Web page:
So, it’s perfect for our sentimentalised portrait of Jesus. Mel Gibson made much of it in his film The Passion of the Christ. Jesus is shown in flashback, making some item of furniture or other in his workshop, his mother looking on proudly. And there can be no doubt that somewhere in the world there is a table or a chair which, its owners claim, was fashioned by the very hand of Jesus.
            In the light of all this, it’s a pity that this whole ‘carpenter’ thing should rest on such flimsy evidence. In the Gospels Jesus is referred to as a ‘tekton’, a Greek word which can mean ‘builder’ just as easily as it can mean ‘carpenter’. Our word ‘architect’ comes from this root. An architect is a ‘chief builder’, or one who supervises a building from its beginning. ‘Isn’t this the son of the tekton?’ ask some bystanders in the Gospel of Matthew. ‘And isn’t his mother called Mary, and his brothers James and Joses and Simon and Judas? And aren’t his sisters all with us?’[1]
One reason that I think builder is a better translation than carpenter is because the Gospels contain absolutely no reference to carpentry but plenty of references to building. Nowhere does Jesus use an image drawn from furniture making. In his teaching on marriage, for example, he doesn’t say that a man and women should be joined together as firmly as a mortice and tenon joint. He doesn’t say that we should smooth away our vices like a plane smooths wood; he doesn’t say that God grants rest to the soul like a well-made bed grants rest to the body. But he does say that ‘the stone which the builders rejected has become the cornerstone’; that one who pays no heed to Jesus’ words is like a man who builds his house upon the sand; that his community will be built upon a rock; that no stone will be left upon another when the Temple is destroyed. These are the kind of metaphors we would expect in a story about a man who was once engaged in the building trade. Curiously, Jesus as a mason, or a builder, helps us to understand the puzzling word that Mary Magdalene uses when greeting the resurrected Jesus. ‘Rabboni,’ she exclaims, and this is generally left untranslated or explained as an Aramaic idiom meaning ‘my rabbi, or my teacher’. But the word could just as easily come from the Hebrew where it means, ‘my master builder’.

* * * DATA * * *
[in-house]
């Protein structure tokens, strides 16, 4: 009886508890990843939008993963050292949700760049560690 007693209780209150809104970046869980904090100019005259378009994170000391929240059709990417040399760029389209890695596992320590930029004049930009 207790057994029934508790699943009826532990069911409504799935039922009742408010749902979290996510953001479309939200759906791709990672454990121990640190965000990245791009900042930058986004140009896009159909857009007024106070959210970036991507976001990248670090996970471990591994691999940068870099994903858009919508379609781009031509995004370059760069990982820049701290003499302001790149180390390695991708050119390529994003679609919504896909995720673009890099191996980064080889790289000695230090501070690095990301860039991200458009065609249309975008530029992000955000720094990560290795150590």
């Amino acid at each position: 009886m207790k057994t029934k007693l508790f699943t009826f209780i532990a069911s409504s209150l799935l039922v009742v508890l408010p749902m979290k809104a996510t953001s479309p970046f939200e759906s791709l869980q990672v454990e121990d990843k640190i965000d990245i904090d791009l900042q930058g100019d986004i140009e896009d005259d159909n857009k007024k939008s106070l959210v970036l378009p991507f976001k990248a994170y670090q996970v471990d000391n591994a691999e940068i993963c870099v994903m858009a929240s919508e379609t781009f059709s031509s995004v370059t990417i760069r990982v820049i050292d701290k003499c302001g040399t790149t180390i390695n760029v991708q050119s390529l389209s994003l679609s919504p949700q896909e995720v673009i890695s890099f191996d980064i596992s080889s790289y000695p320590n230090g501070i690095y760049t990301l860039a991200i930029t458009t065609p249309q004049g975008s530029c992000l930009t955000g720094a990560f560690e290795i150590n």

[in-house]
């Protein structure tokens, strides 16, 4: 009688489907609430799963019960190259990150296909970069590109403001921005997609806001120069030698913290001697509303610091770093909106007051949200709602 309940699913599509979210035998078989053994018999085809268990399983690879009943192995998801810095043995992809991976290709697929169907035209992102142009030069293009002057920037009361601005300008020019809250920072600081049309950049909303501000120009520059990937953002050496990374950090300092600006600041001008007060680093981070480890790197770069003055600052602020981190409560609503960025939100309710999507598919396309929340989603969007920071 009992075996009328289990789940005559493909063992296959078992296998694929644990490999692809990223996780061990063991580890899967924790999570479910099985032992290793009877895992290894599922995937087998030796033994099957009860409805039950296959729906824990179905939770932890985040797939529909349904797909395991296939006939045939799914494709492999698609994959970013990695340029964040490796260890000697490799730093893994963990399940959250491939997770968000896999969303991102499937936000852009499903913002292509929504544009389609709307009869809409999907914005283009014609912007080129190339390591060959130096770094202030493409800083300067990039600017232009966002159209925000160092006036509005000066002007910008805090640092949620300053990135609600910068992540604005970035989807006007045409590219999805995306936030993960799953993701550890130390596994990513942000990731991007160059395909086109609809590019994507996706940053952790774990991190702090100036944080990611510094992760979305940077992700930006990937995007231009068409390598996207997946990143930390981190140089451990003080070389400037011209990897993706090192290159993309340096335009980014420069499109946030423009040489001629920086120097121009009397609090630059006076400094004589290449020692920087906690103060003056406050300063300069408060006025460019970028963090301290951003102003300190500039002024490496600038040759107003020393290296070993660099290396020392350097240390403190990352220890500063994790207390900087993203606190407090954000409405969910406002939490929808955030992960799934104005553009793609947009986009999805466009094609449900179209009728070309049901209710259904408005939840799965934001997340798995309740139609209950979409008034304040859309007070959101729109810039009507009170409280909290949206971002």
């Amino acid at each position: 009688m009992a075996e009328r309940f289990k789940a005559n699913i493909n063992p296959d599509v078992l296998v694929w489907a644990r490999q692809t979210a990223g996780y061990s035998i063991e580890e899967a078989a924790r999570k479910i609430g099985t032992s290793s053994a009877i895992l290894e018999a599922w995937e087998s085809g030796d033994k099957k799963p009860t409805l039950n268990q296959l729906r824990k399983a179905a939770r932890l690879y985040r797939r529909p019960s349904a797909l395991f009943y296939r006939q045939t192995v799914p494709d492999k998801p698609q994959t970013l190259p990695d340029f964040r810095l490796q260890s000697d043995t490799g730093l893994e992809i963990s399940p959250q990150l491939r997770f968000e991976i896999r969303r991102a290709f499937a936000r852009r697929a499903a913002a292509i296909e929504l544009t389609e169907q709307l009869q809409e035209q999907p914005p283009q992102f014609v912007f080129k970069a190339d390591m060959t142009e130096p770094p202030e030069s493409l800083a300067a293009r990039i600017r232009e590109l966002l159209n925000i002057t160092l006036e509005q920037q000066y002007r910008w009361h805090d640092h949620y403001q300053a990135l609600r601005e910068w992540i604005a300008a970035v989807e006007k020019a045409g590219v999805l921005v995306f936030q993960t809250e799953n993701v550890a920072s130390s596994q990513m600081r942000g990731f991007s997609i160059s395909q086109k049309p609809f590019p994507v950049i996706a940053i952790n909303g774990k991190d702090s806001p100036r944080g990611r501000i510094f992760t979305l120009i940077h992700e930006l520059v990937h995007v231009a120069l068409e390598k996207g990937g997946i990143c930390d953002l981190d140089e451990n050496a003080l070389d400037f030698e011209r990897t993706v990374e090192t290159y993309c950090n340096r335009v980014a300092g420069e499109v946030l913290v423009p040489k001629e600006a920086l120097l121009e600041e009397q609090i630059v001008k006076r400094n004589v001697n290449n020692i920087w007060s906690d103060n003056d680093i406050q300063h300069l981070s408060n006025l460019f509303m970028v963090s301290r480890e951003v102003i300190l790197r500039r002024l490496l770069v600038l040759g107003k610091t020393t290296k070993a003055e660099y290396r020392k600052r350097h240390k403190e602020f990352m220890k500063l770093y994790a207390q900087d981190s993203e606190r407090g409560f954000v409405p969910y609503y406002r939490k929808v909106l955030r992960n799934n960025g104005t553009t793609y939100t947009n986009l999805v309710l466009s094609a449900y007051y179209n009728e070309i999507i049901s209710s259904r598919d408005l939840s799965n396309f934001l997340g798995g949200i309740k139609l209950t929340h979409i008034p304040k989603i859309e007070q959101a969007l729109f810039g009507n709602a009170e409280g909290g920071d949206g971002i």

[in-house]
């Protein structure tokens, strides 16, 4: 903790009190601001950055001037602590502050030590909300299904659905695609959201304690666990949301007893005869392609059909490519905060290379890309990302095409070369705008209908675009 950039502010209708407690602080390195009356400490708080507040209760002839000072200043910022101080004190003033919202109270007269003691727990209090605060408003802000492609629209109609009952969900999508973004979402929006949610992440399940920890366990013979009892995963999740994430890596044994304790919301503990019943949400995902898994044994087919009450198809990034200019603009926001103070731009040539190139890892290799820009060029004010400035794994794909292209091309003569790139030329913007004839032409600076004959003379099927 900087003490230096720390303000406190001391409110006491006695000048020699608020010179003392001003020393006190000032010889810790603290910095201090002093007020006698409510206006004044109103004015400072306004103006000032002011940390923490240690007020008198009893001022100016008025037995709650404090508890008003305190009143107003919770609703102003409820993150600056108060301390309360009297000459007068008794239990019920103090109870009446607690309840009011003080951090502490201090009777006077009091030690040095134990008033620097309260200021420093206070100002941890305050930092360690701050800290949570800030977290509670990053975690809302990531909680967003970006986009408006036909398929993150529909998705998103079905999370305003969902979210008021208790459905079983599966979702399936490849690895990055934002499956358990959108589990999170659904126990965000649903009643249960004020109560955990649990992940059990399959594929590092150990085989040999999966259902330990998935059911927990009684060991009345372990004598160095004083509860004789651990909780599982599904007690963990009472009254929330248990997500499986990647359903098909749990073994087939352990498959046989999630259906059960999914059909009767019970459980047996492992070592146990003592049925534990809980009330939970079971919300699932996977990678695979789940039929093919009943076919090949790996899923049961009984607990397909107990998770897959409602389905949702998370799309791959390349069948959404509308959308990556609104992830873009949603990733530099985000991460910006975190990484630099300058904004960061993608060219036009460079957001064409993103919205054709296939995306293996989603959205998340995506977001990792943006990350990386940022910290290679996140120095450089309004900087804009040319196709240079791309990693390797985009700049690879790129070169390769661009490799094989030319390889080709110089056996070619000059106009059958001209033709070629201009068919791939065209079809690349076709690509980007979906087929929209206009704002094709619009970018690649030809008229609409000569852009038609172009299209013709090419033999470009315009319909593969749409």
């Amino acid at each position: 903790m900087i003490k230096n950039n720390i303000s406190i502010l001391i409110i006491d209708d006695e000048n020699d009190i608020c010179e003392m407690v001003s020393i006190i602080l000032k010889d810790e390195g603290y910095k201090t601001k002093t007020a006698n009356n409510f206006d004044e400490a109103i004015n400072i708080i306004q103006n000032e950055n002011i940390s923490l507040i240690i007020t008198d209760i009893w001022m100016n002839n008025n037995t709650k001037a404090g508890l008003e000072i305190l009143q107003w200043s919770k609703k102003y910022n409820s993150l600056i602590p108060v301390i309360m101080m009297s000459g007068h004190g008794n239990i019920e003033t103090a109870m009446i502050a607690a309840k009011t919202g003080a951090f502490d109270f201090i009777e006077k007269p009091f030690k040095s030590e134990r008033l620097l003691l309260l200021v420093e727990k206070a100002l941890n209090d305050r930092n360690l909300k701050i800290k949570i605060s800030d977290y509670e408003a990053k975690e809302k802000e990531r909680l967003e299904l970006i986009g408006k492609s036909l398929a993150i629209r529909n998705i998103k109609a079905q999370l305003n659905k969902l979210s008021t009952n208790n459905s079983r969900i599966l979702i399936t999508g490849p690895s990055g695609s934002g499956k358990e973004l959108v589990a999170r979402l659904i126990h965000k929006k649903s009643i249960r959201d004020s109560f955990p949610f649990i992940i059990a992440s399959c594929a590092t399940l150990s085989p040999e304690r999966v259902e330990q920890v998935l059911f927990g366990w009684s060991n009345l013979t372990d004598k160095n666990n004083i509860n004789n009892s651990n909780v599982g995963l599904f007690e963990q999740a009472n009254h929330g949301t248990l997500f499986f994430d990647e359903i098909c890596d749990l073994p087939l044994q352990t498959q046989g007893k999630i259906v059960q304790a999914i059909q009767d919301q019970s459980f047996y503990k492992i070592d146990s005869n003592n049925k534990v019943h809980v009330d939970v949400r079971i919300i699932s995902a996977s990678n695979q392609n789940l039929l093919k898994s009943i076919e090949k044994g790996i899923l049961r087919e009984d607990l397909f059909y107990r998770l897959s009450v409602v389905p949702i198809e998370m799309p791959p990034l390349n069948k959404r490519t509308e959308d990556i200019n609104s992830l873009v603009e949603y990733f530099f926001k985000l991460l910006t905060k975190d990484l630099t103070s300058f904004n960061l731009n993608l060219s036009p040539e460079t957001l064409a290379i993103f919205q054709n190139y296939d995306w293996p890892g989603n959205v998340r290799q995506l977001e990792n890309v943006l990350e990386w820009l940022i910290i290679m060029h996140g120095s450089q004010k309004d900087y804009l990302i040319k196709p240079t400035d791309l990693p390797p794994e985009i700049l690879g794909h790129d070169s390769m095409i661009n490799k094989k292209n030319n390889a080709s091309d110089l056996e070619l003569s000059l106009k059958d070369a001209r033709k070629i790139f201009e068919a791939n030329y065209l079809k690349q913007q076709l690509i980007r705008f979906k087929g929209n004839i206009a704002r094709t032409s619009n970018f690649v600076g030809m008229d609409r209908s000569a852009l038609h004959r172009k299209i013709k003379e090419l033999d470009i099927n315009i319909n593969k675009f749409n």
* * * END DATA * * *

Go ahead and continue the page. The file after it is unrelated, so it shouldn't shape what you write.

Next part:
But there is another reason to consider Jesus as a builder or a mason. Builders always seem to have been associated with the spiritual life, and there can be no doubt that a great deal of esoteric lore has been transmitted through the ages by the stonemasons. The great cathedrals of Christendom are treasure houses of spiritual wisdom, presenting in stone and stained glass many ancient teachings and insights which have been lost to academic theology and popular preaching. To give one quite trivial example, Brigid Marlin writes about gargoyles:

I remember once when I was in Paris, I visited Notre Dame Cathedral. There I saw on the lower levels gargoyles representing the different vices of man. As one went up higher the gargoyles seemed to become more abstract – to represent pure hatred or greed or lust. High above them soared the spires, seeming at last to have rid themselves of all vices except one. For leaping out from the great heights were the cold serpents of pride.[2]

So, the gargoyles tell us, the last vice to leave us is pride, the last snake we tumble down in the game of spiritual snakes-and-ladders is the snake of pride, and it comes at number ninety-nine on the board, just as we think we are about to arrive safely at the winning post.
Chartres Cathedral
Each of the great cathedrals – but particularly Notre Dame and Chartres – would merit a lifetime of study, so rich is the symbolism deliberately incorporated into these wonderful buildings by stonemasons, inheritors of an ancient wisdom which they present to us in timeless images to delight our imagination, images which transcend the theological divisions generated by a purely verbal and rational approach to matters of the spirit. ‘The Giants’ Causeway,’ said Dr. Johnson, ‘is worth seeing, but it’s not worth going to see.’ The great cathedrals of Europe are definitely worth going to see.
And these massive symbol-filled constructions are not the preserve of Christendom. The Pyramids of Egypt, especially the Great Pyramid of Giza, were similarly built by craftsmen who were sages and who wanted not just to provide the world with beautiful and serviceable edifices, but to leave to posterity an account in stone of their knowledge and their wisdom. Stonehenge and Newgrange – both of which predate the Christian era by millennia – belong in this category.